Just Listen (Doo-Da-DO!)

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Saturday is First Principles day at Better Endings. We focus on a principle that fosters ‘better endings’ with regard to our weekly topic. All this week we have been emphasizing “mindful communication” or mindfulness as a Better Endings principle. The underlying behavior associated with mindfulness is: Just Listen. That can mean both listening deeply to another as well as listening deeply within.

The Big Buddha

We cannot HEAR if we are not in a LISTENING mode. WE cannot LISTEN while we are talking in our head.

So, how can we become better listeners in order to be better communicators or to engage effectively in “Alchemical conversation”?

Perhaps you might say–now I am listening inwardly–that it begins with setting a proper INTENTION.

Ah, yes. Well spoken. And how can I or we set a positive intention to communicate deeply and well?

Be open and direct about your intention; seek to establish common grounds.

But intention is not always explicit in the moment of exchange.

Then LISTEN so you may HEAR your friend’s intention, rather than swiftly react.

Does Listening need to be mutual for alchemical conversation to ensue?

Yes. “Your state of consciousness is your level of acceptance.” So is the other’s.

What can be HEARD when I/WE Listen deeply?

What can be SEEN is HEARD with the HEART.

So mindfulness is being Heartful.

Heartfulness is being Mindful.

Words fade in significance. Unconditional Love is All.

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Can you tell in the ‘conversation’ above Who is conversing with Whom? Alchemy is Archetypal!

Better Endings to You!

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The universe is always speaking to us.
… Sending us little messages,
causing coincidences and serendipities,
reminding us to stop, to look around,
to believe in something else,
something more.

~ Nancy Thayer ~

Reblogged from Soul Gatherings 

I welcome your Comments below, or you may send your insights for a Guest Blog, or your Story to be posted!

Practice Mindful Communication

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Have you ever wished you could go back and change those words you spoke in a relationship? or with a departed loved one? or with your child? Are there certain situations that seem to “bring out the worst” in you, instead of the best, with respect to communication? Here then is your chance to revise what you said then, or to better prepare for what you will say, next time.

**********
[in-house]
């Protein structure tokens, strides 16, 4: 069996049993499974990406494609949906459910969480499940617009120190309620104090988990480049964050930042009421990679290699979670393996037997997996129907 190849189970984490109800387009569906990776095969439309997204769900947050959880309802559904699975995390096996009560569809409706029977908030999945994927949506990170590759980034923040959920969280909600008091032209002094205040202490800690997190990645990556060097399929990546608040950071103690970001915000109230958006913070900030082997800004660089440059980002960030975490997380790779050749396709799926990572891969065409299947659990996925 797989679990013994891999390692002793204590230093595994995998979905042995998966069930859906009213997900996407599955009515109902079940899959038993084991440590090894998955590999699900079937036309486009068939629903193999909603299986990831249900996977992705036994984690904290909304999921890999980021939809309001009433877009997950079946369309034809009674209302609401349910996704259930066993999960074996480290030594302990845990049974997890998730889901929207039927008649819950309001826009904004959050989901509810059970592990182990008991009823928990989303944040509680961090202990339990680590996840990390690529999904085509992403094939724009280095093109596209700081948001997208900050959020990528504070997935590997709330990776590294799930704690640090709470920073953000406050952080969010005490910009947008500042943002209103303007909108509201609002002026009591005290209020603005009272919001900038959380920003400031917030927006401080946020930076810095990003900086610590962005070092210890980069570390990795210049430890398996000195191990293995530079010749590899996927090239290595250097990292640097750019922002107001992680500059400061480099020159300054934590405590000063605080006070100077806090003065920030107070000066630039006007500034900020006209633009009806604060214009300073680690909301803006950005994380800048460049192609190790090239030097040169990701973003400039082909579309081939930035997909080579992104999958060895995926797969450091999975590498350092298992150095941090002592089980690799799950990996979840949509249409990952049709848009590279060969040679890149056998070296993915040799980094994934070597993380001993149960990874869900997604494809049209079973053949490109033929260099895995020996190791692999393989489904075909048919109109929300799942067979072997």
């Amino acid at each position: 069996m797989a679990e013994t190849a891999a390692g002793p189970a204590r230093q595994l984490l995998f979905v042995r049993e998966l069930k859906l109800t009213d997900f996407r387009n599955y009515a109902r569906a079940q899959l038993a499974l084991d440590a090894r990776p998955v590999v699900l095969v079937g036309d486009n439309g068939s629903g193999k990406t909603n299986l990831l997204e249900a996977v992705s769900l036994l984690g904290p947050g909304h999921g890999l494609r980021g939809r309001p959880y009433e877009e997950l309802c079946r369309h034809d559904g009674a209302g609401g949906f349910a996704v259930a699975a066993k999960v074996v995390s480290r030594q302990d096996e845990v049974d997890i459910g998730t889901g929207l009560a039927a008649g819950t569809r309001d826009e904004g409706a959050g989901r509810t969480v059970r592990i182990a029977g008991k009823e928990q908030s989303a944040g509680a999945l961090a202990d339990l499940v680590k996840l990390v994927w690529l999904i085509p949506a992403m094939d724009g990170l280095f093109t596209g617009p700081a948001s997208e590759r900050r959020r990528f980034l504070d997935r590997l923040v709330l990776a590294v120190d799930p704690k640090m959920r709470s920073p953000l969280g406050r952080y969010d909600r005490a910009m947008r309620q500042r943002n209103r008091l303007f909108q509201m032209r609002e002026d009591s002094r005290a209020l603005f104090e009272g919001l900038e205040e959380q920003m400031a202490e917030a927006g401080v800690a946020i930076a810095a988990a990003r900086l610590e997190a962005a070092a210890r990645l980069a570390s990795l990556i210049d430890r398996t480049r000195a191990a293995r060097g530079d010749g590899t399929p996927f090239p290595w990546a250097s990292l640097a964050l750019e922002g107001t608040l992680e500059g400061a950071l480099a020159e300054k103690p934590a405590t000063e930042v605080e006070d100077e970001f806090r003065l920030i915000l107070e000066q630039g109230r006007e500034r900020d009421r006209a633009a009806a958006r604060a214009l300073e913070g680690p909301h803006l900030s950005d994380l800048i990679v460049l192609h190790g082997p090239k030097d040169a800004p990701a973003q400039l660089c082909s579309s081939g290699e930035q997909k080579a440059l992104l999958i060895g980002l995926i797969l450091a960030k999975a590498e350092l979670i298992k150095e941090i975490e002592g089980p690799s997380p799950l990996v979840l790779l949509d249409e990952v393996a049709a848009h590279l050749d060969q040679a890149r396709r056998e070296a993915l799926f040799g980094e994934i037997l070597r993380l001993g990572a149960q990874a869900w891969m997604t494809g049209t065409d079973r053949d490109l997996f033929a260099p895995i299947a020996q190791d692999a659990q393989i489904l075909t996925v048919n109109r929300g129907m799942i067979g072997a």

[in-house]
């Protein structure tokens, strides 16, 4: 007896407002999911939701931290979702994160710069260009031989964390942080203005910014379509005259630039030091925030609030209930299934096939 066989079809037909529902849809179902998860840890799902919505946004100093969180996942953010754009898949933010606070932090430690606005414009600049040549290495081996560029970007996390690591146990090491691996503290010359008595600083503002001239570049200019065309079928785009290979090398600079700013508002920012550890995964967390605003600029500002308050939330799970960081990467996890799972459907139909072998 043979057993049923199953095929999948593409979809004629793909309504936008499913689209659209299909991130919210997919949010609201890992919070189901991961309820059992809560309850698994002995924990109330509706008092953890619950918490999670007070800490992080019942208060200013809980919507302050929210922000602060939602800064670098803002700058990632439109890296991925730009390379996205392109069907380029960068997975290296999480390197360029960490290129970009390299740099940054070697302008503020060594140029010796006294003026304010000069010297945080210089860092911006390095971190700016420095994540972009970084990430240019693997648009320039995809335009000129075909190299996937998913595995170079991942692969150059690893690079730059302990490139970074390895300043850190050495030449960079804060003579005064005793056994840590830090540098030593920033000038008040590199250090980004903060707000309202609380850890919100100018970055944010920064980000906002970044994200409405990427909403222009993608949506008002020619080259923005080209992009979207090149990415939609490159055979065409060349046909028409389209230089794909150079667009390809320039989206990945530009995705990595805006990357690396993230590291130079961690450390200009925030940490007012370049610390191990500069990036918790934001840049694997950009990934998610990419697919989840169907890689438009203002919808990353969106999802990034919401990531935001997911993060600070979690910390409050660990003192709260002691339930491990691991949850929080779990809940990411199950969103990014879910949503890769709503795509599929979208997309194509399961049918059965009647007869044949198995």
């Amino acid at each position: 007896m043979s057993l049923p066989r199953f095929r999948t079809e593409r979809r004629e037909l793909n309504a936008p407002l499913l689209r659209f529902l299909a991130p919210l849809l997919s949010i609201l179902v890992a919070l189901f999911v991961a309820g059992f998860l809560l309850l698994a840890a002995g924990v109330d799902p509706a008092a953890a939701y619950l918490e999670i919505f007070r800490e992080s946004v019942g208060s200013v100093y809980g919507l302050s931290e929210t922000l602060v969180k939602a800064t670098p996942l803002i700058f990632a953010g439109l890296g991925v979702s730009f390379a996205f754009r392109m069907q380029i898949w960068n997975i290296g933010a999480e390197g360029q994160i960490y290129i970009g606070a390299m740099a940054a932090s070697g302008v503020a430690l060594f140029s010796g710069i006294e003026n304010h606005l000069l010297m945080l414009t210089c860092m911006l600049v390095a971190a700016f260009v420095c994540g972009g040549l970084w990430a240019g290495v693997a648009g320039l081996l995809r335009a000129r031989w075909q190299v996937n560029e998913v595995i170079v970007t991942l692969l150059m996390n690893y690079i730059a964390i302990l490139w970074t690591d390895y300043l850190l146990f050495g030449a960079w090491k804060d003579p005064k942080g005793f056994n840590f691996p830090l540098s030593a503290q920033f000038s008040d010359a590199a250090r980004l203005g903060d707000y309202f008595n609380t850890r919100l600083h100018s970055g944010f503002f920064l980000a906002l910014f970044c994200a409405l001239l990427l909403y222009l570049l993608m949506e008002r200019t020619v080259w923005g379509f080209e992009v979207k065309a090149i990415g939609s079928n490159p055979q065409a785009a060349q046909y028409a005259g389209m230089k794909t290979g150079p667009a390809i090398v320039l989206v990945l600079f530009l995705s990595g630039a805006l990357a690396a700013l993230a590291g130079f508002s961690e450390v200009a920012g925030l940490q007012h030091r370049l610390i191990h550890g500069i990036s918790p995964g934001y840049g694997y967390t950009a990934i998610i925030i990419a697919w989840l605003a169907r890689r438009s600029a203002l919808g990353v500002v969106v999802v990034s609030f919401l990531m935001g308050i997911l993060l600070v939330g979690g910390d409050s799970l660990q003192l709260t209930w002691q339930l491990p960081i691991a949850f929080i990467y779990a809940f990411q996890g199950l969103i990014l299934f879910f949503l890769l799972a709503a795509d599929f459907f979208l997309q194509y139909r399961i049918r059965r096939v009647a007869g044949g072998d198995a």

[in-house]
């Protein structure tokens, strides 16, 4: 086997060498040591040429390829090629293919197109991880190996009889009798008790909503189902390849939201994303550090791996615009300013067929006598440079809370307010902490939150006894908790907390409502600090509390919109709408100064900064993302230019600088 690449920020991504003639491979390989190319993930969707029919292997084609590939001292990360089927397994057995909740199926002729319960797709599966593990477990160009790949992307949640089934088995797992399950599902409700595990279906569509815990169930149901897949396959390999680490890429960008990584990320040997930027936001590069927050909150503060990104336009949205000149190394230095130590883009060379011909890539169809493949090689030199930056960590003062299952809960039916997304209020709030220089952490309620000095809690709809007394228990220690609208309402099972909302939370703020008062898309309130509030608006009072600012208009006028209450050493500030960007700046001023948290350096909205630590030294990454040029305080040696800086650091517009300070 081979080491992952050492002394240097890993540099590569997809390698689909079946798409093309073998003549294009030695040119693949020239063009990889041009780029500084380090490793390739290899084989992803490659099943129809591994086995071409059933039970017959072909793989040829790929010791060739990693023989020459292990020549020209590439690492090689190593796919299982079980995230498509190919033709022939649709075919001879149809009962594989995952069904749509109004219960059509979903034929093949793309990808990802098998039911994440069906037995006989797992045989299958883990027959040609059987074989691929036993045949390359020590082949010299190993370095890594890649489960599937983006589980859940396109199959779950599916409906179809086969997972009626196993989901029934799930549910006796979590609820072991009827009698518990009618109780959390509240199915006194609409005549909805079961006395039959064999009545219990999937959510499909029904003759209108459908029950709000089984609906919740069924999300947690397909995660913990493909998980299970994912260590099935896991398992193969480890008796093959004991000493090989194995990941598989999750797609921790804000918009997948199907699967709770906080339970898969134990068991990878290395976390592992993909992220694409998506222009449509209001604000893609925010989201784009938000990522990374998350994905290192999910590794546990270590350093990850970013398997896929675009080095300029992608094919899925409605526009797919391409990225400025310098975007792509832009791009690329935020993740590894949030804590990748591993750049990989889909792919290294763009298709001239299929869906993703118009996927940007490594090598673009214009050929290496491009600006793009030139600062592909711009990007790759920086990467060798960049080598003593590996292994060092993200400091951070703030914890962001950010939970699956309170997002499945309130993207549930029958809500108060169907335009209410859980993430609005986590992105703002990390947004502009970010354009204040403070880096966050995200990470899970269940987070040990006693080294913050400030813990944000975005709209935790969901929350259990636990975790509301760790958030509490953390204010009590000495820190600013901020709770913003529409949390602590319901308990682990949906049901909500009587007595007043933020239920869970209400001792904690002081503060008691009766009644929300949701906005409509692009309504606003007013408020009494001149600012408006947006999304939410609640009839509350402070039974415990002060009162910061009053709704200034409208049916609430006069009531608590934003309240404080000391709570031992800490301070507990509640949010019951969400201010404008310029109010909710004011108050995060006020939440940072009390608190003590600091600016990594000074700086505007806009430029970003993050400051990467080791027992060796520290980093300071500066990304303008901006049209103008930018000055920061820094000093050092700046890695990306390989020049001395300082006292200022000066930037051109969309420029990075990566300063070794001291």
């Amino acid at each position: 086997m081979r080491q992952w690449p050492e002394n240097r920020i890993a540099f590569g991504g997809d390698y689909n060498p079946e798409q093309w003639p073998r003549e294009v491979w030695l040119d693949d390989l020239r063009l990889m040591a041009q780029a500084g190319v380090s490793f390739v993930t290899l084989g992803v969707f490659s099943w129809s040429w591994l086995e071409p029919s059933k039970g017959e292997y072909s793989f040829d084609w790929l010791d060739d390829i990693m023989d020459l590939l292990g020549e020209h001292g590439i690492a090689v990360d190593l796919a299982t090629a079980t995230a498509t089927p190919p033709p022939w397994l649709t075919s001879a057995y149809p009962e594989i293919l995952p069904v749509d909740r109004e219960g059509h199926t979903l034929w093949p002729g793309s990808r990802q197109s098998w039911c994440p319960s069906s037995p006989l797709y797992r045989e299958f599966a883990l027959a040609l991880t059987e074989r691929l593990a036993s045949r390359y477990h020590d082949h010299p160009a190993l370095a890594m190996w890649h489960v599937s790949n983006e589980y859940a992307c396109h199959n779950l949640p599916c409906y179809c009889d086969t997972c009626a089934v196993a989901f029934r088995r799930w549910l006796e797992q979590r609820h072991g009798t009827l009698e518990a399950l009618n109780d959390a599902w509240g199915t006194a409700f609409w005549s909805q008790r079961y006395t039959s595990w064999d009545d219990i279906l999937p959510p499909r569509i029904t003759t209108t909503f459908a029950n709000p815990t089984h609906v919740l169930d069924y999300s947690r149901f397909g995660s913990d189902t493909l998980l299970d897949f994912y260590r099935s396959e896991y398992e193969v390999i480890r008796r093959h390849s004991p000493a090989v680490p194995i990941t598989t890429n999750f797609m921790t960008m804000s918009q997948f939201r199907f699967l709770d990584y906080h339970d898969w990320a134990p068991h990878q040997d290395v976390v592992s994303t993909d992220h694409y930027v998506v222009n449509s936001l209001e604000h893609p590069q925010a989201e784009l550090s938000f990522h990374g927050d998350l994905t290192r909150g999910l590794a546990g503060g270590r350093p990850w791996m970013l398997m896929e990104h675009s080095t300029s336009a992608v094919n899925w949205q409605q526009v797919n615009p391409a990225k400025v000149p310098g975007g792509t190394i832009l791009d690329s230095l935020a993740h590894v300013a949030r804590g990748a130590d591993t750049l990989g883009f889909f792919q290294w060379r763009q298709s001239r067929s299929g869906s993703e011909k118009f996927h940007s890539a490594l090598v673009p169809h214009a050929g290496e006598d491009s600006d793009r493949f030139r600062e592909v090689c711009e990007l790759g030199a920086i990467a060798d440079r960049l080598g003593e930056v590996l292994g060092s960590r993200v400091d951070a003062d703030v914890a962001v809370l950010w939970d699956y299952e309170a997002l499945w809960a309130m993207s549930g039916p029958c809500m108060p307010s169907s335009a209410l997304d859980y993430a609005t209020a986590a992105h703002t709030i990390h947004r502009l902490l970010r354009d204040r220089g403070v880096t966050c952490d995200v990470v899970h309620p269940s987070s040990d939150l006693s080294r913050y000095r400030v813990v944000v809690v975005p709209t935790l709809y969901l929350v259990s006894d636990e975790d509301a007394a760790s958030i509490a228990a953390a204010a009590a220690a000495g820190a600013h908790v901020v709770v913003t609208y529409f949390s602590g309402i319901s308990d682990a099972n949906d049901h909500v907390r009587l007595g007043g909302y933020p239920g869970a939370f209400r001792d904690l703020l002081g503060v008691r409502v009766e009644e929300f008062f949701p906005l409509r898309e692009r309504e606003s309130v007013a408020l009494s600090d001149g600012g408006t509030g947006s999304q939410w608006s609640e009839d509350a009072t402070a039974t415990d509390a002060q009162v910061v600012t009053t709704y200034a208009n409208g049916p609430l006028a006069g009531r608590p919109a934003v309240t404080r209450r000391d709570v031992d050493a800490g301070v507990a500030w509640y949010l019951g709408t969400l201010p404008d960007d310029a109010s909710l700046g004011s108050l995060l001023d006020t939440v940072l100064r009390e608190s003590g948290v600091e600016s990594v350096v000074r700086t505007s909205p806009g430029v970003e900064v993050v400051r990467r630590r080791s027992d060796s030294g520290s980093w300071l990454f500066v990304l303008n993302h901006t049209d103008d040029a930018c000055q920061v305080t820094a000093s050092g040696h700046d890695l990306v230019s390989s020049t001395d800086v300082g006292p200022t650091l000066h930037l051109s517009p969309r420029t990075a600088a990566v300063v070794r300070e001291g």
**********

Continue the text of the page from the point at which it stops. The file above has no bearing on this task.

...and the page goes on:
Tuesdays are Prompts List days at Better Endings. I invite you to use the list of topics below to write/journal, actively contemplate, or talk about a REVISION of a communication situation in your life. Create a dialogue that revises or remodels how you did, or would, engage in a conversation, to improve the outcome more in the direction you might wish that sort of conversation might have gone, or could.

Woulda/ coulda/ shoulda…but if you practice the principle of Better Endings we are developing weekly with this blog, you CAN change habits and improve communications in the present as well as envisioning how you might have done better in the past.

Already this week since I have been practicing some communication “re-writes” with respect to recent workplace and past personal relationship situations, I find myself becoming more mindful in the present moment with email and face-to-face conversations. Mindfulness, especially Mindful Listening to others as well as to ourselves, is the First Principle of Better Endings that governs the Prompts List this week.

So, here is a Prompts List, below. How might you apply a revision to one or more of the following situations? Go ahead, Practice Better Endings! I invite you to pay attention afterwards as you go through your daily life, to see how you may apply this principle Now!

  • what you wish you WOULD have said
  • workplace communications
  • email communication
  • social media communications
  • what to say to someone who has lost a loved one
  • what you wish you had said to a departed loved one
  • how you might rewrite or revise a conversation that went awry
  • how you might repair words said under stress or duress
  • talking with certain others: your child; your boss or employee; your spouse/ significant other; a stranger;your pets
  • changing bad communication habits (e.g. situational cursing)
  • revising road rage thoughts or talk
  • improving specific kinds of situations in which you have trouble communicating
  • finding just the “right words” (e.g. editing)
  • self-talk: positive affirmations
  • self-talk: revising negative self-talk
  • other-talk: revising critical harping or gossip

Origami Mouths For Conversation, Discussion Or Communicating

“The best way to capture moments is to pay attention. This is how we cultivate mindfulness. Mindfulness means being awake. It means knowing what you are doing.” ― Jon Kabat-Zinn, Wherever You Go, There You Are: Mindfulness Meditation in Everyday Life

Please feel free to share your results, comments, insights, and stories!

Better Communication to You! – Linda